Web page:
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The Patriot Act, a popular show on Netflix, recently highlighted the student loan industry.
Unfortunately, there may be some mistakes in this episode as pointed out by Travis Hornsby at Student Loan Planner when the host discusses public service loan forgiveness and the eligibility of FFEL loans (only direct loans qualify for PSLF). A point worth making here is that student loans are complicated. The nuances between the income driven repayment plans can be subtle, and even professionals are easily confused by them and PSLF. Not to mention the added confusion by the temporary expansion of PSLF: https://studentaid.ed.gov/sa/repay-loans/forgiveness-cancellation/public-service/temporary-expanded-public-service-loan-forgiveness
The staff writers of this episode made a small mistake by including FFEL loans as loans eligible for PSLF. The the thousands of borrowers who applied for PSLF and experienced a denial in 2017 and 2018 made small but crucial errors in their application. This program is specific and I am not surprised by how many people were disqualified. A few of the most common errors would be requesting that non-direct loans be forgiven, not having made 120 payments while employed full-time by a 501c3 or other qualifying entity as a W2 employee (1099 contractors do not qualify), and currently be employed by an entity that qualifies for PSLF at the time of the application.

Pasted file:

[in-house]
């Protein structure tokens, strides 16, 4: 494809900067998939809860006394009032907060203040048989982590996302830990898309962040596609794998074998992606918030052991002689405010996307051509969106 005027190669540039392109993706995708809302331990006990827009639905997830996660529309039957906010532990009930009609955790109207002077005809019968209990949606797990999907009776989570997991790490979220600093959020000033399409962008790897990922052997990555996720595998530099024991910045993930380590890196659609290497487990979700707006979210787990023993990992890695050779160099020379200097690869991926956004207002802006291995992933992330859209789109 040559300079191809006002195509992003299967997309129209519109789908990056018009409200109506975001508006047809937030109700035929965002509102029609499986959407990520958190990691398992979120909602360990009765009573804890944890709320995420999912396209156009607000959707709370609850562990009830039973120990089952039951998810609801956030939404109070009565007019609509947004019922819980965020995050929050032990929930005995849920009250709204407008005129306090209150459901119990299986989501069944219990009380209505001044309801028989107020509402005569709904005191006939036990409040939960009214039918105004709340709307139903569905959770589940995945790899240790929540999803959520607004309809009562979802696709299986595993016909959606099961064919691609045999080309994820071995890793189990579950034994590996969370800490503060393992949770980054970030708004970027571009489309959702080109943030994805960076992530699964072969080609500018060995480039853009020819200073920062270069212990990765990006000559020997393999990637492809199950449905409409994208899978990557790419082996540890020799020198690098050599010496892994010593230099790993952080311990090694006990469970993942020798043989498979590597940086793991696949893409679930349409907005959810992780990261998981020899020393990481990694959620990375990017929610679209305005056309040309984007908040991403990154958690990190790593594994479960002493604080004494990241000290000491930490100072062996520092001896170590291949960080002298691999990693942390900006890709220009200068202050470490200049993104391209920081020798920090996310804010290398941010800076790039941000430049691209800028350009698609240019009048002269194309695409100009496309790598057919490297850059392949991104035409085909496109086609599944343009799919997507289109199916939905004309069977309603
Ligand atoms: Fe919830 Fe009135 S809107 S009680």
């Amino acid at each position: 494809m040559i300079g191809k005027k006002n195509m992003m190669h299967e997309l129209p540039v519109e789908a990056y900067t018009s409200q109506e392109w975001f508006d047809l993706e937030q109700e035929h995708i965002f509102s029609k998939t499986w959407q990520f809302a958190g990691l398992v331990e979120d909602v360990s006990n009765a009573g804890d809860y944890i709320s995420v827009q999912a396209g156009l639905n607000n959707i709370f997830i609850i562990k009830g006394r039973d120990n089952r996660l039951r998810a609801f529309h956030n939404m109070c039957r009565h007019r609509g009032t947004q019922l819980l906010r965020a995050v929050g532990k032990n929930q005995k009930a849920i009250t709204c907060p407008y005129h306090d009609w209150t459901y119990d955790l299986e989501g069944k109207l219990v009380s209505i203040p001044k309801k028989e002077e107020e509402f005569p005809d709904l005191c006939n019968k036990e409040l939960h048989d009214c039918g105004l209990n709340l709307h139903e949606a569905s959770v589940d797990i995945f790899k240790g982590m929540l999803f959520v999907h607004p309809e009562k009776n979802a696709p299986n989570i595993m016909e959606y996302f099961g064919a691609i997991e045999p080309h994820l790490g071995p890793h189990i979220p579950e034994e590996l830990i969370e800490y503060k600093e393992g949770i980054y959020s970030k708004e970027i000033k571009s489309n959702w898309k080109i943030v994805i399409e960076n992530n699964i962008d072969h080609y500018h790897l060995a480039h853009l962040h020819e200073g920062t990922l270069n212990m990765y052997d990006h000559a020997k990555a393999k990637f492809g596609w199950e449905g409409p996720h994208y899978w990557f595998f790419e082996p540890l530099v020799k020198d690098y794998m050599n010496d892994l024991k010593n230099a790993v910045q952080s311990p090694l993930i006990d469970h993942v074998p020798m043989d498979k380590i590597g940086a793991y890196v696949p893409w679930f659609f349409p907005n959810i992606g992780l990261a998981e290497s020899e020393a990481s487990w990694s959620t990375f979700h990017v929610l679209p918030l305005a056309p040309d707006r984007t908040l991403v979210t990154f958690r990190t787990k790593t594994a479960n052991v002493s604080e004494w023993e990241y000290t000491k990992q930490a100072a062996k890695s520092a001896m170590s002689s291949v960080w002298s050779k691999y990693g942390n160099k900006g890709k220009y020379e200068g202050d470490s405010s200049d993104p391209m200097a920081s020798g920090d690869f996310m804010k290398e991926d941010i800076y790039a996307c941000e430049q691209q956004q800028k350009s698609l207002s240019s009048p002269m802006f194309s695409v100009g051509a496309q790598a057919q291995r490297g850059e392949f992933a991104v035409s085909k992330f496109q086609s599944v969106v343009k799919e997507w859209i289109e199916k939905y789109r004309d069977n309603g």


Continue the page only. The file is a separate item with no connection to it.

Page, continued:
If you are considering PSLF (remember, that it is difficult to find a position that qualifies for PSLF as I wrote here: https://embrasurespace.org/public-service-loan-forgiveness-for-dentists/), you need to pay attention to who you are employed by and that you maintain full-time status as defined by your employer while you make 120 qualifying payments under an income driven repayment plan. You should rectify your employment annually using this form: https://studentaid.ed.gov/sa/sites/default/files/public-service-employment-certification-form.pdf
Please note that many dentists and doctors find themselves working for qualifying employers as contractors instead of employees. This is an extremely important distinction to note as contractors do not qualify for PSLF.